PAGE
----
5. CorpComms has become a more evidence-based function drawing heavily on better data analytics to understand diverse and fluid stakeholder audiences. This has always been the case as far as intent is concerned, but the quantity and quality of both the data and the analytics has improved.
  6. An increasing number of CorpComms functions have design thinking built into their whole-business strategy making. This has been driven by the increase in management consultancy involvement in comms work, particularly when driving and communicating major internal change or business transformation and external brand positioning.
  7. A number of the big business professional services firms have either acquired or developed CorpComms functions. In the 1990s big law firms started this move, but as law firms have themselves become broader BPS firms, this has increased. This has probably had the single biggest influence on the repositioning of and greater recognition for both in-house CorpComms and external advisers, not least in raising remuneration levels.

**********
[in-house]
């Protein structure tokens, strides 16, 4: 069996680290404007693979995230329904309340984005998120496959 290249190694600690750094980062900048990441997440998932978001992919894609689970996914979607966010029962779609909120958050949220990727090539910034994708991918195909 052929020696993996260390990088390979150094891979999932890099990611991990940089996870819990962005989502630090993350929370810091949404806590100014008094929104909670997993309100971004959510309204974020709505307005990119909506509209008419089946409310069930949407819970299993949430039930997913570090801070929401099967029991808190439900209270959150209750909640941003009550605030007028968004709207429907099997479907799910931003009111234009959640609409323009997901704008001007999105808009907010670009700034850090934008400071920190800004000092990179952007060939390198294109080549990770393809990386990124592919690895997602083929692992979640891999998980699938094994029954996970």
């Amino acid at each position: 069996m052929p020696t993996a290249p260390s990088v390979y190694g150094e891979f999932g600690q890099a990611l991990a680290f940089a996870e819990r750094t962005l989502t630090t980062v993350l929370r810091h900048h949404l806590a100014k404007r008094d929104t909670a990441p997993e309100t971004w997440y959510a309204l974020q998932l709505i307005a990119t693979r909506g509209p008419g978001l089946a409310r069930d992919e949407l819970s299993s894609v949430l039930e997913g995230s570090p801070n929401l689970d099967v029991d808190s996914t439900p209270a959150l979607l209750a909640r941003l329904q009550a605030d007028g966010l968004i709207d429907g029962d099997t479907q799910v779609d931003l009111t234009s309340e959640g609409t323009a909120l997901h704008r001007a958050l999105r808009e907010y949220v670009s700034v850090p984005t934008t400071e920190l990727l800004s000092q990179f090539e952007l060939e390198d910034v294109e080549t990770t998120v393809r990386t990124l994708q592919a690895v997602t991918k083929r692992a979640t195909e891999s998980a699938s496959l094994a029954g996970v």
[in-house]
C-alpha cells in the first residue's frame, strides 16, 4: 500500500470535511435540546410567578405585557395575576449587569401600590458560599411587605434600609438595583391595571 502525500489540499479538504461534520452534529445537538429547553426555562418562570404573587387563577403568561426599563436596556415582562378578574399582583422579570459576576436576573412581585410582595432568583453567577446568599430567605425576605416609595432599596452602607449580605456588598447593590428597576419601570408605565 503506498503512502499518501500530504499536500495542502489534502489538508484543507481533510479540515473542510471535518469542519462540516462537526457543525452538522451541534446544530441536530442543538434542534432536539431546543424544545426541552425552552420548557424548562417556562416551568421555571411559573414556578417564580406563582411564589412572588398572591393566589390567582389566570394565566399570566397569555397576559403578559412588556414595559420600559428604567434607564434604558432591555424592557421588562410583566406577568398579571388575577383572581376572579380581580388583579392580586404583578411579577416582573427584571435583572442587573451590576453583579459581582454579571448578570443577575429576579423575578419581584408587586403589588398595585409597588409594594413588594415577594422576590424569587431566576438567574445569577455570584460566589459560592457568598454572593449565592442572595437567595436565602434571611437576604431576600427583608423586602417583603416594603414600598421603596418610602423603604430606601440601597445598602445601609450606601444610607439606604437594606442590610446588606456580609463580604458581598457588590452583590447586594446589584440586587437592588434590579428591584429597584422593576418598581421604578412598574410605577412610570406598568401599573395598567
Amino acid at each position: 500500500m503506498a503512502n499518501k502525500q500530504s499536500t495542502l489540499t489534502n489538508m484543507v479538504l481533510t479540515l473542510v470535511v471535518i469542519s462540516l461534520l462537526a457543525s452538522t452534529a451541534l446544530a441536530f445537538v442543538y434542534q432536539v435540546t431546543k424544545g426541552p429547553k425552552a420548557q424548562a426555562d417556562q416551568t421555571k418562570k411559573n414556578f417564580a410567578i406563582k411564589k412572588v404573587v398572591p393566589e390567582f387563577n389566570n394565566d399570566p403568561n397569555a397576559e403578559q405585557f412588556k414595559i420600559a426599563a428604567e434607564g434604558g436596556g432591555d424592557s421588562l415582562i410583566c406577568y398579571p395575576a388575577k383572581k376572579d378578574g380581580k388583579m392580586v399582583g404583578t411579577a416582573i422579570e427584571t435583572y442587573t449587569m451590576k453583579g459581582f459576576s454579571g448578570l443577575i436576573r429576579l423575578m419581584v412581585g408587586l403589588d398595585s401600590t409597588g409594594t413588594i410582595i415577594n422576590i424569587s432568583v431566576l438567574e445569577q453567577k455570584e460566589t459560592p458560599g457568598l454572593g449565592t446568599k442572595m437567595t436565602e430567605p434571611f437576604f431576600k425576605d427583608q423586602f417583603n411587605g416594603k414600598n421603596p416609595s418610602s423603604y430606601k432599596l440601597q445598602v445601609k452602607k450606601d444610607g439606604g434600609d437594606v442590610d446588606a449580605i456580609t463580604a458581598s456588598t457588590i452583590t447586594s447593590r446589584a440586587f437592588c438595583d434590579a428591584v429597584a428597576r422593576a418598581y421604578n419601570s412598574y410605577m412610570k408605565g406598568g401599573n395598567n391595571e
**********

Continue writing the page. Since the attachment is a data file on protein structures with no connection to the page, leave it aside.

8. Internal Communication has become a key pillar of CorpComms. Traditionally, and still in some old-fashioned organisations, IC sits with or within Human Resources/People Asset functions. Where it sat within CorpComms traditionally it tended to be a “sending stuff out” function and then one obsessed with Intranet activities. This devalued its significance as a business change function. In progressive organisations CorpComms is seen as an integrated function which doesn’t just communicate things other people do, it uses communication to drive change both with employee/partner motivation and productivity, and external brand positioning.